Activity Restriction

Activity Restriction

PEP Topic 

Activity restriction is the act of informing the patient to avoid certain body movement or types of physical activity. Acitivity restriction has been used and evaluated in patients at risk for or with lymphedema.

Benefits Balanced With Harm

Research Evidence Summaries

Sagen, A., Karesen, R., & Risberg, M.A. (2009). Physical activity for the affected limb and arm lymphedema after breast cancer surgery. A prospective, randomized controlled trial with two years follow-up. Acta Oncologica (Stockholm, Sweden), 48(8), 1102–1110.

doi: 10.3109/02841860903061683

Study Purpose:

To study the development of arm lymphedema, pain, and sensation of heaviness in the affected limb after different postoperative rehab programs that involve different physical activity levels of the upper limbs

Intervention Characteristics/Basic Study Process:

Women were randomized to one of two groups after surgery: no activity restriction (NAR) and activity restrictions (AR). Patients in the NAR group had a supervised physical therapy program in an outpatient clinic, emphasizing progressive resistance training two to three times per week. Patients in the NAR group were given standard detailed information on the unrestricted program. The AR group was told to restrict use of the affected limb for six months, including avoidance of aerobic or other types of exercise involving heavy upper-limb activity, and to avoid carrying or lifting anything more than 3 kg. Patients in the AR group also participated in the usual care physical therapy, which included six different passive techniques emphasizing flexibility and light massage. Usual care was provided for six months. Arm volumes were measured as three months, six months and two years.

Sample Characteristics:

  • The study sample was comprised of 204 female patients initially and 152 at two-year follow-up.
  • Mean age of patients was 55 years with a range of 32–75 years.
  • Patients had early-stage breast cancer, underwent mastectomy or breast conserving surgery with axillary node dissection (levels I and II), and may or may not have had radiotherapy, chemotherapy, or hormone treatment.


The study took place at a mutlisite, outpatient setting in Norway.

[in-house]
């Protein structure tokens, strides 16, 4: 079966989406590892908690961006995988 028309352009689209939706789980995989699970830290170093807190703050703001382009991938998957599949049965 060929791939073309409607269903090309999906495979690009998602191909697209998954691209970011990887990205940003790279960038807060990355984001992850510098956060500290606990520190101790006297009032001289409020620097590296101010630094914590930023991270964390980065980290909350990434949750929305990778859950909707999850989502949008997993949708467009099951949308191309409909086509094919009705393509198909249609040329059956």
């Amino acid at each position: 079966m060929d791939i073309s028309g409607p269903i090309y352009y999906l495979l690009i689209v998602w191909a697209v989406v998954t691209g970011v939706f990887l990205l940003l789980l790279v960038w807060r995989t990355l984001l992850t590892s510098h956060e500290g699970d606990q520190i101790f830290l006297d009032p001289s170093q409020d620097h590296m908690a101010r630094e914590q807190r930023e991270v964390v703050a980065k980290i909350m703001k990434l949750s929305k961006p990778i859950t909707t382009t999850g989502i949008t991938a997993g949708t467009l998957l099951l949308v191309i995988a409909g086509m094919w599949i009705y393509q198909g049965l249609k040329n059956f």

Study Design:

The study used a randomized, single-blind, controlled trial design.

Measurement Instruments/Methods:

  • The difference in volume of affected and control arm was compared using simplified water displacement instrument.
  • Visual analog scales (VAS) measured pain and heaviness in the affect limb.
  • Upper-limb physical activity questionnaire developed by the investigators was completed by patients.
  • Body mass index was measured for all patients.


Mean duration of the rehabilitation programs was 21 weeks for the NAR group and 22 weeks for the AR group. Arm volumes at three months, six months and two years did not differ between study groups. In both groups arm edema increased significantly over time. VAS ratings for pain and heaviness for the affect limb were significantly higher in the NAR group at three months and six months (p  < 0.05) but did not differ between groups at two years. Individuals with a body mass index greater than 25 kg/m2 had in increased risk of developing arm lymphedema (OR 3.42, p < 0.005) at two years. At three and six months, the amount of home physical activity reported by the NAR group was significantly higher (p = 0.001), but there were no differences in this finding between groups at two years. Approximately 13% of patients in each group had arm lymphedema at two years.


During activity participation in rehabilitation it appears that the use of progressive resistance activity and no activity restrictions were associated with more pain and sensation of heaviness with physical activity than usual care in the short term; however, there were no differences in longer-term development of lymphedema or associated symptoms. Findings suggest that activity restriction does not result in improved outcomes.


  • Body mass index, volume difference, and pain and heaviness sensations risk factors were measured at baseline only.
  • Subgroup analysis based upon other disease factors or specific aspects of surgical procedures done was not done.
  • Supervised rehabilitation lasted for about the first six months, and there is no information about the ongoing participation in any exercise activity between that time and the two-year final follow-up measurement.
  • Scoring and results of questionnaires regarding leisure time activity involving the upper extremity are not provided.

Nursing Implications:

Findings suggest that doing progressive resistance exercise may help reduce lymphedema symptoms in the short term among women after breast cancer surgery because those who had restricted activity had no difference in symptoms in longer-term outcomes in the study. Given the relation between high body mass index and lymphedema development, it would be of interest to study whether weight control and weight loss after surgery would have any impact on lymphedema development.